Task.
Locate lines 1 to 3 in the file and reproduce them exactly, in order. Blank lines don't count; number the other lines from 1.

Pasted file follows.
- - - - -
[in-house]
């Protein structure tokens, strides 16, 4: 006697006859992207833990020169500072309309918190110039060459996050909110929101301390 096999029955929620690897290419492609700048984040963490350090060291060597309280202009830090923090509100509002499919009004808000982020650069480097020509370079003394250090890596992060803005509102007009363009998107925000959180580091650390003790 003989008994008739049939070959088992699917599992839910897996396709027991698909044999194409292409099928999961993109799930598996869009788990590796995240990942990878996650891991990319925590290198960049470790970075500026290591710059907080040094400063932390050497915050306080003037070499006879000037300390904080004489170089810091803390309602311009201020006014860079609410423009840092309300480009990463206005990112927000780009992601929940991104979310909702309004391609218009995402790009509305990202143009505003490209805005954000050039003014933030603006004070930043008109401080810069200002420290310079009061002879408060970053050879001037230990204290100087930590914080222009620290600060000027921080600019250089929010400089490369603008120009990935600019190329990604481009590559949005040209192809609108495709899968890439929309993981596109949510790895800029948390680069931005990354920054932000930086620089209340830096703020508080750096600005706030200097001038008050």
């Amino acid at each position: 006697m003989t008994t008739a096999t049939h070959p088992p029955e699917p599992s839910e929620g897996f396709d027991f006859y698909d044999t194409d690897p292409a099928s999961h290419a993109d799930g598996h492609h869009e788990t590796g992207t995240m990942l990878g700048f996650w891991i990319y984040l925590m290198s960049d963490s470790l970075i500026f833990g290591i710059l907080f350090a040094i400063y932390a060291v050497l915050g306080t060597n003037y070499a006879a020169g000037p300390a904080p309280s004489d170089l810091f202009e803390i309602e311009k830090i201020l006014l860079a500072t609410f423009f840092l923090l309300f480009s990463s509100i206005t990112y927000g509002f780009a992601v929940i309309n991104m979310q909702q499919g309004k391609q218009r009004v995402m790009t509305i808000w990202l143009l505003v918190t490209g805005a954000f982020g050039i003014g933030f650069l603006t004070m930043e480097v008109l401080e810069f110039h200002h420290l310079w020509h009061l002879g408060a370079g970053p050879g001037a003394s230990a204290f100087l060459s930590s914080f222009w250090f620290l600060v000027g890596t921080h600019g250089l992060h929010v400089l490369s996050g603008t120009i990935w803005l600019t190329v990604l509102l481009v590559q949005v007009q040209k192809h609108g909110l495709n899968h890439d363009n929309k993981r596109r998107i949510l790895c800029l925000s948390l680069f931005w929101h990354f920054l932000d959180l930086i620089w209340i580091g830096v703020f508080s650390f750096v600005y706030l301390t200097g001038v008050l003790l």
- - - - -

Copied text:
[in-house]
């Protein structure tokens, strides 16, 4: 006697006859992207833990020169500072309309918190110039060459996050909110929101301390 096999029955929620690897290419492609700048984040963490350090060291060597309280202009830090923090509100509002499919009004808000982020650069480097020509370079003394250090890596992060803005509102007009363009998107925000959180580091650390003790 003989008994008739049939070959088992699917599992839910897996396709027991698909044999194409292409099928999961993109799930598996869009788990590796995240990942990878996650891991990319925590290198960049470790970075500026290591710059907080040094400063932390050497915050306080003037070499006879000037300390904080004489170089810091803390309602311009201020006014860079609410423009840092309300480009990463206005990112927000780009992601929940991104979310909702309004391609218009995402790009509305990202143009505003490209805005954000050039003014933030603006004070930043008109401080810069200002420290310079009061002879408060970053050879001037230990204290100087930590914080222009620290600060000027921080600019250089929010400089490369603008120009990935600019190329990604481009590559949005040209192809609108495709899968890439929309993981596109949510790895800029948390680069931005990354920054932000930086620089209340830096703020508080750096600005706030200097001038008050």
């Amino acid at each position: 006697m003989t008994t008739a096999t049939h070959p088992p029955e699917p599992s839910e929620g897996f396709d027991f006859y698909d044999t194409d690897p292409a099928s999961h290419a993109d799930g598996h492609h869009e788990t590796g992207t995240m990942l990878g700048f996650w891991i990319y984040l925590m290198s960049d963490s470790l970075i500026f833990g290591i710059l907080f350090a040094i400063y932390a060291v050497l915050g306080t060597n003037y070499a006879a020169g000037p300390a904080p309280s004489d170089l810091f202009e803390i309602e311009k830090i201020l006014l860079a500072t609410f423009f840092l923090l309300f480009s990463s509100i206005t990112y927000g509002f780009a992601v929940i309309n991104m979310q909702q499919g309004k391609q218009r009004v995402m790009t509305i808000w990202l143009l505003v918190t490209g805005a954000f982020g050039i003014g933030f650069l603006t004070m930043e480097v008109l401080e810069f110039h200002h420290l310079w020509h009061l002879g408060a370079g970053p050879g001037a003394s230990a204290f100087l060459s930590s914080f222009w250090f620290l600060v000027g890596t921080h600019g250089l992060h929010v400089l490369s996050g603008t120009i990935w803005l600019t190329v990604l509102l481009v590559q949005v007009q040209k192809h609108g909110l495709n899968h890439d363009n929309k993981r596109r998107i949510l790895c800029l925000s948390l680069f931005w929101h990354f920054l932000d959180l930086i620089w209340i580091g830096v703020f508080s650390f750096v600005y706030l301390t200097g001038v008050l003790l």